Keywords: salmonella, carriers, expatriates, serogroups, health, asvmotomatic.

How to cite this article:
Albreiki HM, Al-Ali AK, Rayan AJ. Salmonella carriers among expatriate workers in Al-Qatif area. Saudi J Gastroenterol 2004;10:140-3

How to cite this URL:
Albreiki HM, Al-Ali AK, Rayan AJ. Salmonella carriers among expatriate workers in Al-Qatif area. Saudi J Gastroenterol [serial online] 2004 [cited 2022 Jan 17];10:140-3. Available from:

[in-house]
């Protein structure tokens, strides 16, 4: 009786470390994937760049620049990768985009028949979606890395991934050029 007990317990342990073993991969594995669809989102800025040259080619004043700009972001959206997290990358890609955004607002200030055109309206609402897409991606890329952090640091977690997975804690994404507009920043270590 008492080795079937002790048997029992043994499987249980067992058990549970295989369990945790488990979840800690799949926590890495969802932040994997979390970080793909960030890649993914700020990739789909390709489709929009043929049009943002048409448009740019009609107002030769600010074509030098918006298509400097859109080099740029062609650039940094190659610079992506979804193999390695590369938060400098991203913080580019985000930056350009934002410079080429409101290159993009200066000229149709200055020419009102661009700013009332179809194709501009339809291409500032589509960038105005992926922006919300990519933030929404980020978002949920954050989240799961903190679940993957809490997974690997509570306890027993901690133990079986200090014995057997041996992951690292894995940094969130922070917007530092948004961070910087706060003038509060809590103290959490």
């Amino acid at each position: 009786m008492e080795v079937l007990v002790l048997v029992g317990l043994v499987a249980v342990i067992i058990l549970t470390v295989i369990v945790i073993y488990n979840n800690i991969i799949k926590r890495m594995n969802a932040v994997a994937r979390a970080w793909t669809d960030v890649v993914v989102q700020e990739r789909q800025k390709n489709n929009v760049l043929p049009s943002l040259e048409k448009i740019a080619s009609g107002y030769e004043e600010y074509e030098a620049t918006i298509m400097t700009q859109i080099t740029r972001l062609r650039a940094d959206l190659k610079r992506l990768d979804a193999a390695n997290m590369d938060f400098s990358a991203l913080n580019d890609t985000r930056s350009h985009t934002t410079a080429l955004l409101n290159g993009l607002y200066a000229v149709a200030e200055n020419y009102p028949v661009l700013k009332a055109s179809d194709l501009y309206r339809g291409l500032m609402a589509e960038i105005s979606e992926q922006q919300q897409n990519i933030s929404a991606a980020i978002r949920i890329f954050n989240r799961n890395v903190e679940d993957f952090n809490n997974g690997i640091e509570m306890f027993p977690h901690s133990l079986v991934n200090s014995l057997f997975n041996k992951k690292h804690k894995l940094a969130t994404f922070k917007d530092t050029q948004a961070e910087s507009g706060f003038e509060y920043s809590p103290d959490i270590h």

Samonella infection and diarrhoeal diseases are major causes of morbidity and mortality in the developing world [1] . Worldwide, it has been estimated that 4-5 million children and adults die annually of infectious diarrhea [2] . This threat continues to pose a major health problem in developing countries for immunologically naive children. The  Salmonella More Details bacilli are all pathogenic to a greater or lesser degree. A wide variety of salmonella serotypes are found in different geographical regions. In USA, S.typhimurium and S enteritidis are by far the most common, while in India, S typhi and S weltervreden are the most common [3] . The fecal-oral route is the main mode of transmission in this population [4] . A large number of expatriates from different parts of the world work and reside in the Kingdom. As part of health regulations in the Kingdom, all these expatriates are checked medically in order to obtain work permits or to renew their work licences. The overcrowded living conditions and inadequate hygiene facilities of the majority of these subjects results in poor sanitary conditions. These factors contribute toward outbreaks of salmonella infections. This retrospective study was carried out to estimate the number of salmonella carriers who had previously been diagnosed as free of infection in the KSA or in their own country. These subjects are the major cause of the limited spread of salmonella in various parts of the KSA [5] .